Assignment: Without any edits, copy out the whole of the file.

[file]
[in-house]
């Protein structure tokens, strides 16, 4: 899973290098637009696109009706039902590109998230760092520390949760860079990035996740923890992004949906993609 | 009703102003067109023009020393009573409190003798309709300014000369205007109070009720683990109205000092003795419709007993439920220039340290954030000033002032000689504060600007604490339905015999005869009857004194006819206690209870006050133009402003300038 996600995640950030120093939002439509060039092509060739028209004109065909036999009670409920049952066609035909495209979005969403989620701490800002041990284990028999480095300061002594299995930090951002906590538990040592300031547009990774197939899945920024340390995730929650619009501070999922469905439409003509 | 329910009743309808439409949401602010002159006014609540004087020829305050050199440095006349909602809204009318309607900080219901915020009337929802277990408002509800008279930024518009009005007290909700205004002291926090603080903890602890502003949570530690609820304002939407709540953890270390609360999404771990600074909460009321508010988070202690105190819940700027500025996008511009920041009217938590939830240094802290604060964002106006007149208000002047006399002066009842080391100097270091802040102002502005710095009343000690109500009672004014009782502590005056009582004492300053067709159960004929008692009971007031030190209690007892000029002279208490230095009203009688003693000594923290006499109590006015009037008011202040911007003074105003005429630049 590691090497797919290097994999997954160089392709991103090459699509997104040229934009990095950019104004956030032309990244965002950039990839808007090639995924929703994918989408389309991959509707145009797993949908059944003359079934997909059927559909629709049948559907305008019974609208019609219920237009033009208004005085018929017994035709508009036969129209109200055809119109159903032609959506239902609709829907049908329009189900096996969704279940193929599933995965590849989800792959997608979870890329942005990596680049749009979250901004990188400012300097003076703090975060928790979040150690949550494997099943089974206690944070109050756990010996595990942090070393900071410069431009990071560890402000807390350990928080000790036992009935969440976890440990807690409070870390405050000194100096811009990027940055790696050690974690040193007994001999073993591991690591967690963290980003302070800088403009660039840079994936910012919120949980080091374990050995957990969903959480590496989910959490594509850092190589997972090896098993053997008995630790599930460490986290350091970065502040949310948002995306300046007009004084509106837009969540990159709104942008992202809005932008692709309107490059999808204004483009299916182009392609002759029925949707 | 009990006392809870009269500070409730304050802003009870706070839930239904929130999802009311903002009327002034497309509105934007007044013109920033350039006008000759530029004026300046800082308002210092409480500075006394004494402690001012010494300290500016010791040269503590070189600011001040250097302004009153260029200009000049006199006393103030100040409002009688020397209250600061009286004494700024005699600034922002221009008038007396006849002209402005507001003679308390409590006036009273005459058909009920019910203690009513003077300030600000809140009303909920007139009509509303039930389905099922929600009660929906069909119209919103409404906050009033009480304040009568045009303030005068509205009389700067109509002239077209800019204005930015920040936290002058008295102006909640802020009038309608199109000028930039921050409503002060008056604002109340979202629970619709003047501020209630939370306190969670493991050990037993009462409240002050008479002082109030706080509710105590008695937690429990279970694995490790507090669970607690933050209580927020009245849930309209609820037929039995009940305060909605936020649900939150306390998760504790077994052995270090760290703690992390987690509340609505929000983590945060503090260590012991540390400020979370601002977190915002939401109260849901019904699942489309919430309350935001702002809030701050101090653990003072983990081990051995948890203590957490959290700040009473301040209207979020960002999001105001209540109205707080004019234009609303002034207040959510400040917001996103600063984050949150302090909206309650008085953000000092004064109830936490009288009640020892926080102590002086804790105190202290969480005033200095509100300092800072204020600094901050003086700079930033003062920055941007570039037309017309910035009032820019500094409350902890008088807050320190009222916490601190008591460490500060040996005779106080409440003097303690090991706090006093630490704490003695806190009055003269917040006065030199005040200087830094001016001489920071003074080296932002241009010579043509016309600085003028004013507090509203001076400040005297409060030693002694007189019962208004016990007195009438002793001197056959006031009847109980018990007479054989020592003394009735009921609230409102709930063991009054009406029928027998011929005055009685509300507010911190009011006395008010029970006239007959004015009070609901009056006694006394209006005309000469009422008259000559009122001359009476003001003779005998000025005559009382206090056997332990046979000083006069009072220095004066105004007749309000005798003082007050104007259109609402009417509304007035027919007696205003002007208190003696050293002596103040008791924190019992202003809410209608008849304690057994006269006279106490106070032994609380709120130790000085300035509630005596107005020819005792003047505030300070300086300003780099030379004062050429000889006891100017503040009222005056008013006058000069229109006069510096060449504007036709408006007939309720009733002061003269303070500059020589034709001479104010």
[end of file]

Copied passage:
[in-house]
């Protein structure tokens, strides 16, 4: 899973290098637009696109009706039902590109998230760092520390949760860079990035996740923890992004949906993609 | 009703102003067109023009020393009573409190003798309709300014000369205007109070009720683990109205000092003795419709007993439920220039340290954030000033002032000689504060600007604490339905015999005869009857004194006819206690209870006050133009402003300038 996600995640950030120093939002439509060039092509060739028209004109065909036999009670409920049952066609035909495209979005969403989620701490800002041990284990028999480095300061002594299995930090951002906590538990040592300031547009990774197939899945920024340390995730929650619009501070999922469905439409003509 | 329910009743309808439409949401602010002159006014609540004087020829305050050199440095006349909602809204009318309607900080219901915020009337929802277990408002509800008279930024518009009005007290909700205004002291926090603080903890602890502003949570530690609820304002939407709540953890270390609360999404771990600074909460009321508010988070202690105190819940700027500025996008511009920041009217938590939830240094802290604060964002106006007149208000002047006399002066009842080391100097270091802040102002502005710095009343000690109500009672004014009782502590005056009582004492300053067709159960004929008692009971007031030190209690007892000029002279208490230095009203009688003693000594923290006499109590006015009037008011202040911007003074105003005429630049 590691090497797919290097994999997954160089392709991103090459699509997104040229934009990095950019104004956030032309990244965002950039990839808007090639995924929703994918989408389309991959509707145009797993949908059944003359079934997909059927559909629709049948559907305008019974609208019609219920237009033009208004005085018929017994035709508009036969129209109200055809119109159903032609959506239902609709829907049908329009189900096996969704279940193929599933995965590849989800792959997608979870890329942005990596680049749009979250901004990188400012300097003076703090975060928790979040150690949550494997099943089974206690944070109050756990010996595990942090070393900071410069431009990071560890402000807390350990928080000790036992009935969440976890440990807690409070870390405050000194100096811009990027940055790696050690974690040193007994001999073993591991690591967690963290980003302070800088403009660039840079994936910012919120949980080091374990050995957990969903959480590496989910959490594509850092190589997972090896098993053997008995630790599930460490986290350091970065502040949310948002995306300046007009004084509106837009969540990159709104942008992202809005932008692709309107490059999808204004483009299916182009392609002759029925949707 | 009990006392809870009269500070409730304050802003009870706070839930239904929130999802009311903002009327002034497309509105934007007044013109920033350039006008000759530029004026300046800082308002210092409480500075006394004494402690001012010494300290500016010791040269503590070189600011001040250097302004009153260029200009000049006199006393103030100040409002009688020397209250600061009286004494700024005699600034922002221009008038007396006849002209402005507001003679308390409590006036009273005459058909009920019910203690009513003077300030600000809140009303909920007139009509509303039930389905099922929600009660929906069909119209919103409404906050009033009480304040009568045009303030005068509205009389700067109509002239077209800019204005930015920040936290002058008295102006909640802020009038309608199109000028930039921050409503002060008056604002109340979202629970619709003047501020209630939370306190969670493991050990037993009462409240002050008479002082109030706080509710105590008695937690429990279970694995490790507090669970607690933050209580927020009245849930309209609820037929039995009940305060909605936020649900939150306390998760504790077994052995270090760290703690992390987690509340609505929000983590945060503090260590012991540390400020979370601002977190915002939401109260849901019904699942489309919430309350935001702002809030701050101090653990003072983990081990051995948890203590957490959290700040009473301040209207979020960002999001105001209540109205707080004019234009609303002034207040959510400040917001996103600063984050949150302090909206309650008085953000000092004064109830936490009288009640020892926080102590002086804790105190202290969480005033200095509100300092800072204020600094901050003086700079930033003062920055941007570039037309017309910035009032820019500094409350902890008088807050320190009222916490601190008591460490500060040996005779106080409440003097303690090991706090006093630490704490003695806190009055003269917040006065030199005040200087830094001016001489920071003074080296932002241009010579043509016309600085003028004013507090509203001076400040005297409060030693002694007189019962208004016990007195009438002793001197056959006031009847109980018990007479054989020592003394009735009921609230409102709930063991009054009406029928027998011929005055009685509300507010911190009011006395008010029970006239007959004015009070609901009056006694006394209006005309000469009422008259000559009122001359009476003001003779005998000025005559009382206090056997332990046979000083006069009072220095004066105004007749309000005798003082007050104007259109609402009417509304007035027919007696205003002007208190003696050293002596103040008791924190019992202003809410209608008849304690057994006269006279106490106070032994609380709120130790000085300035509630005596107005020819005792003047505030300070300086300003780099030379004062050429000889006891100017503040009222005056008013006058000069229109006069510096060449504007036709408006007939309720009733002061003269303070500059020589034709001479104010």